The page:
Cadillac Is Your Great-Grandfather’s Car, and Here’s Why Its CMO Is Cool With That

Uwe Ellinghaus on brand's NYC move, fashion focus and more

Uwe Ellinghaus hates clichés. As CMO of Cadillac, his main directive is to avoid them: no ads with SUVs zooming down a mountain, or a litany of hot features. Some of Cadillac's latest ads don't even show a car. When your sales lag far behind your competitors, you have the freedom to do something drastic, and Ellinghaus, who joined Cadillac as marketing chief in 2014 after a stint as evp of marketing and sales at Montblanc and 15 years as a marketing exec at BMW, relishes that freedom. Once the height of cool in the 1950s and '60s, Cadillac today is a 114-year-old underdog brand. While its sales rose 2.6 percent in 2015, the automaker remains far behind the three top-selling luxury car brands—BMW, Mercedes-Benz and Lexus—according to Automotive News.

In 2015, after more than 100 years in Detroit, Cadillac left the Motor City behind to cultivate a whole new identity in New York. German-born Ellinghaus, 47, thinks it's a mistake to try to "out German the Germans," as he often says. That means that rather than trying to emulate the top-selling German nameplates, Ellinghaus has positioned Cadillac as a luxury auto brand that's uniquely American: entrepreneurial, fashion-forward and art-focused—and now, one that calls one of the world's most cosmopolitan cities home.

Because younger drivers embrace art, fashion and culinary experiences, Ellinghaus has staffed up with individuals who have no automotive experience at all but, rather, marketers from the fashion and luxury worlds. Golf and motor sports sponsorships, which have long appealed to baby boomers, are out. Brand experience center Cadillac House—part coffee shop, part art gallery, part car showroom—is in, as is Road to Table, a dinner-party series hosted by celebrities and celebrity chefs.

His mission of attracting younger drivers involves reversing the game. The older consumers German luxury brands have courted in the U.S. over the last few decades are getting, well, older, Ellinghaus reasons, paving the way for the next generation to discover Cadillac.

"Not only can we take risks, we have to take risks," says Ellinghaus.  Mark Mann

Adweek spoke with Ellinghaus at Cadillac's SoHo headquarters in New York about how he is redefining the brand by embracing its challenger position.

Adweek: You're attempting to change the way people think about Cadillac and present it as a brand that represents American luxury. How has your earlier career at Cadillac's No. 1 competitor, BMW, and luxury brand Montblanc prepared you for that?

Uwe Ellinghaus: At BMW, I learned that having a clearly defined archrival is a wonderful thing to unite a company. For decades, BMW's goal was to beat Mercedes. That really motivated people working there. When it happened and BMW became No. 1 in the luxury segment globally, everyone said, "What now?" They achieved their dream target, so they just said, "Let's try to defend this position."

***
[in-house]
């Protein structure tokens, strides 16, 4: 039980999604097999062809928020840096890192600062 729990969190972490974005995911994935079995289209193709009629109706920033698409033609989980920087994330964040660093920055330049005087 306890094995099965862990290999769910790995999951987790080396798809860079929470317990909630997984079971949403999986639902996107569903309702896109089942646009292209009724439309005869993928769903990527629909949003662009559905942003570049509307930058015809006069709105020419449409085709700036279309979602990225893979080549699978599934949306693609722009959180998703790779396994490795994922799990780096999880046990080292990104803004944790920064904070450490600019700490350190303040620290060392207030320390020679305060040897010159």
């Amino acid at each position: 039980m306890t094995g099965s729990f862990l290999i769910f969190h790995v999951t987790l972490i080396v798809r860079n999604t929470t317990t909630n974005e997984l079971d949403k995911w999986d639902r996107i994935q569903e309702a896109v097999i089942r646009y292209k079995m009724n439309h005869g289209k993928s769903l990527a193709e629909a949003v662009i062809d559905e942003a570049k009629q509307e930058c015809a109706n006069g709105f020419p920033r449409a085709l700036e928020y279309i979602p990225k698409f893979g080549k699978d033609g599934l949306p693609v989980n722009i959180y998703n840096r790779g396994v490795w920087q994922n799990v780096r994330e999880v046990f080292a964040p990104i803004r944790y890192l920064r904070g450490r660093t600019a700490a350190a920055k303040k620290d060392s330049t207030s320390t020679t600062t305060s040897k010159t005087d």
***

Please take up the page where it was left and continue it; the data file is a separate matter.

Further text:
I realized that once you're so successful, the willingness to take risks goes down. You want cars that are safe solutions, but not necessarily brave solutions. The appetite for having cars that have very distinct design, very distinctive driving characteristics was compromised by the desire to remain No. 1. Cadillac is a challenger brand. Not only can we take risks, we have to take risks—not to repeat the successful formula of BMW, but to build an alternative to a BMW, Mercedes or Audi.

When I came here after being at BMW for 15 years [with Montblanc in between], many people were either hoping I'd do the same things or were scared that I would do the same things. I realized immediately that Cadillac has a completely different heritage. Cadillac is distinctly American and unique. If the German brands all go for No. 1 and can't afford risk, I think we should be the brand that takes risks, that has designs that everybody might not like, that appeal to people because they're different. The CT6 is a great example—we said the world doesn't need another 7 Series or S Class. The Germans build terrific cars and always will, but they're a little bit ubiquitous in suburbia. People always want to differentiate themselves, and it's probably more promising territory to go after those customers.

Montblanc was great because it taught me the power of intuition, that luxury purchases are very often spontaneous purchases, even one for a $50,000 watch. I learned that first, the brand needs to resonate with people, and as long as that isn't the case, you won't win them over with horsepower, newton metre, all the bells and whistles that the product has. Marketing in the automotive industry usually focuses on giving people arguments to buy a car rather than making the brand so irresistible and the design so appealing that people spontaneously say, "I want it."

We won't rattle off technical details or have the universal clichés of SUVs on beaches or convertibles on curving roads. That's a generic approach. Even though we want to double our sales in the next five years, we'll still not be a part of this race for No. 1 globally, which gives us a greater degree of freedom to have a more perfect brand positioning and be a unique face in the crowd.

Why was Cadillac's move from Detroit to New York so crucial to the brand's new positioning? Has it paid off so far?

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